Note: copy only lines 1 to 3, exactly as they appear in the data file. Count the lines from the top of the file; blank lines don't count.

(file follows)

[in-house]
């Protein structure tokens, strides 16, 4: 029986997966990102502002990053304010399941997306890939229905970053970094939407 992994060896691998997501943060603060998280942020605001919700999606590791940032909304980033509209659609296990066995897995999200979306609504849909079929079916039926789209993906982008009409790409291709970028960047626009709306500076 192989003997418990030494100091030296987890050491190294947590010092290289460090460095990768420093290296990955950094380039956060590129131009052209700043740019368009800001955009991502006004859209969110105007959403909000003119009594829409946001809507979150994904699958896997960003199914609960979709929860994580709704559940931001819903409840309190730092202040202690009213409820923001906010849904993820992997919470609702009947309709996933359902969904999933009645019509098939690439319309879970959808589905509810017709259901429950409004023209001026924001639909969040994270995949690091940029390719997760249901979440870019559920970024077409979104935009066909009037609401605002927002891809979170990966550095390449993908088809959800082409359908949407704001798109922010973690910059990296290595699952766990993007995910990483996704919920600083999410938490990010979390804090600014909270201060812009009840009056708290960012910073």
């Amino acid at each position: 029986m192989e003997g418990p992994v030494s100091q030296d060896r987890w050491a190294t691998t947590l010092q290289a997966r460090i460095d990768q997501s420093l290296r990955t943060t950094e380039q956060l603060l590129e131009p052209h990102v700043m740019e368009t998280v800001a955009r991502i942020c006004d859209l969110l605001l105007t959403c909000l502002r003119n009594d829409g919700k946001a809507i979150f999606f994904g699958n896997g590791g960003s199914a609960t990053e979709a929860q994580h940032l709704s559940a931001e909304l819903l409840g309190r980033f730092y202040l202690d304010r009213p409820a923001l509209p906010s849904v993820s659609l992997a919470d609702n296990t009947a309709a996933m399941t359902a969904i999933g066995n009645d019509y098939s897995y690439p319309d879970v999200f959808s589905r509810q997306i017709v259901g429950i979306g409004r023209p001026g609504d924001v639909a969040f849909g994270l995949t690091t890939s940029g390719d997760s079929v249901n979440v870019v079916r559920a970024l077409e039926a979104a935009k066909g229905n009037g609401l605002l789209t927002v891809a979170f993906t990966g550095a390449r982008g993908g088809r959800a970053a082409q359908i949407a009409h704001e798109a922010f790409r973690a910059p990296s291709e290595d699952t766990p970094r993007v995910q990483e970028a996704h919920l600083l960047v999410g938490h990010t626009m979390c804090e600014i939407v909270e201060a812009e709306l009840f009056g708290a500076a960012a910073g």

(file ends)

[in-house]
């Protein structure tokens, strides 16, 4: 029986997966990102502002990053304010399941997306890939229905970053970094939407 992994060896691998997501943060603060998280942020605001919700999606590791940032909304980033509209659609296990066995897995999200979306609504849909079929079916039926789209993906982008009409790409291709970028960047626009709306500076 192989003997418990030494100091030296987890050491190294947590010092290289460090460095990768420093290296990955950094380039956060590129131009052209700043740019368009800001955009991502006004859209969110105007959403909000003119009594829409946001809507979150994904699958896997960003199914609960979709929860994580709704559940931001819903409840309190730092202040202690009213409820923001906010849904993820992997919470609702009947309709996933359902969904999933009645019509098939690439319309879970959808589905509810017709259901429950409004023209001026924001639909969040994270995949690091940029390719997760249901979440870019559920970024077409979104935009066909009037609401605002927002891809979170990966550095390449993908088809959800082409359908949407704001798109922010973690910059990296290595699952766990993007995910990483996704919920600083999410938490990010979390804090600014909270201060812009009840009056708290960012910073």
């Amino acid at each position: 029986m192989e003997g418990p992994v030494s100091q030296d060896r987890w050491a190294t691998t947590l010092q290289a997966r460090i460095d990768q997501s420093l290296r990955t943060t950094e380039q956060l603060l590129e131009p052209h990102v700043m740019e368009t998280v800001a955009r991502i942020c006004d859209l969110l605001l105007t959403c909000l502002r003119n009594d829409g919700k946001a809507i979150f999606f994904g699958n896997g590791g960003s199914a609960t990053e979709a929860q994580h940032l709704s559940a931001e909304l819903l409840g309190r980033f730092y202040l202690d304010r009213p409820a923001l509209p906010s849904v993820s659609l992997a919470d609702n296990t009947a309709a996933m399941t359902a969904i999933g066995n009645d019509y098939s897995y690439p319309d879970v999200f959808s589905r509810q997306i017709v259901g429950i979306g409004r023209p001026g609504d924001v639909a969040f849909g994270l995949t690091t890939s940029g390719d997760s079929v249901n979440v870019v079916r559920a970024l077409e039926a979104a935009k066909g229905n009037g609401l605002l789209t927002v891809a979170f993906t990966g550095a390449r982008g993908g088809r959800a970053a082409q359908i949407a009409h704001e798109a922010f790409r973690a910059p990296s291709e290595d699952t766990p970094r993007v995910q990483e970028a996704h919920l600083l960047v999410g938490h990010t626009m979390c804090e600014i939407v909270e201060a812009e709306l009840f009056g708290a500076a960012a910073g």